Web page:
Ribavirin is a prescription medicine approved by the U.S. Food and Drug Administration (FDA) for the treatment of chronic hepatitis C virus (HCV) infection. Ribavirin is always used in combination with either interferon alfa-2b or peginterferon alfa-2a. HCV is an opportunistic infection. An opportunistic infection is an infection that occurs more frequently or is more severe in people with weakened immune systems—such as those infected with HIV—than in people with healthy immune systems.
The Guidelines for the Prevention and Treatment of Opportunistic Infections in HIV-Infected Adults and Adolescents, prepared by the Centers for Disease Control and Prevention (CDC), the National Institutes of Health (NIH), and the HIV Medicine Association of the Infectious Diseases Society of America (IDSA-HIVMA), includes recommendations on the HIV-related use of ribavirin to treat chronic HCV infection.
In addition to recommendations for the medicine's use in treating chronic HCV infection, the guidelines include recommendations on the “off-label” use of ribavirin to treat acute HCV infection in HIV-infected individuals. “Off-label” use refers to use of an FDA-approved medicine in a manner different from that described on the medicine label. Good medical practice and the best interests of a patient sometimes require that a medicine be used “off-label.”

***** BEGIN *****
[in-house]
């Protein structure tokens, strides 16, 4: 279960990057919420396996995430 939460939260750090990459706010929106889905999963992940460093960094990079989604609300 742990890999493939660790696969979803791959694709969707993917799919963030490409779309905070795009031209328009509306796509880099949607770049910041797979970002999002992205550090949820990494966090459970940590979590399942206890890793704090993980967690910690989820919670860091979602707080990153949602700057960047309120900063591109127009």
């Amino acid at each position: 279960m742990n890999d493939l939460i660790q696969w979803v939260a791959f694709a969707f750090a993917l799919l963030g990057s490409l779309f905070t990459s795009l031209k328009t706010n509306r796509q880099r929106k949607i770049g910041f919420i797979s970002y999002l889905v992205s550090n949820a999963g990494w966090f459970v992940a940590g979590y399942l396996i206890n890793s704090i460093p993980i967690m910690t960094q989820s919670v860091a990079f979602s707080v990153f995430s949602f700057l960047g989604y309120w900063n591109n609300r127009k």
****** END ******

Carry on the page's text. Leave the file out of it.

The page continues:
Before taking ribavirin, tell your health care provider:
Ask your health care provider about possible side effects from ribavirin. Your health care provider will tell you what to do if you have side effects.
Take ribavirin according to your health care provider’s instructions. Your health care provider will tell you how much ribavirin to take and when to take it. Before you start ribavirin and each time you get a refill, read any printed information that comes with your medicine.
More information about ribavirin is available:
Last Reviewed: February 23, 2015
Last Updated: February 23, 2015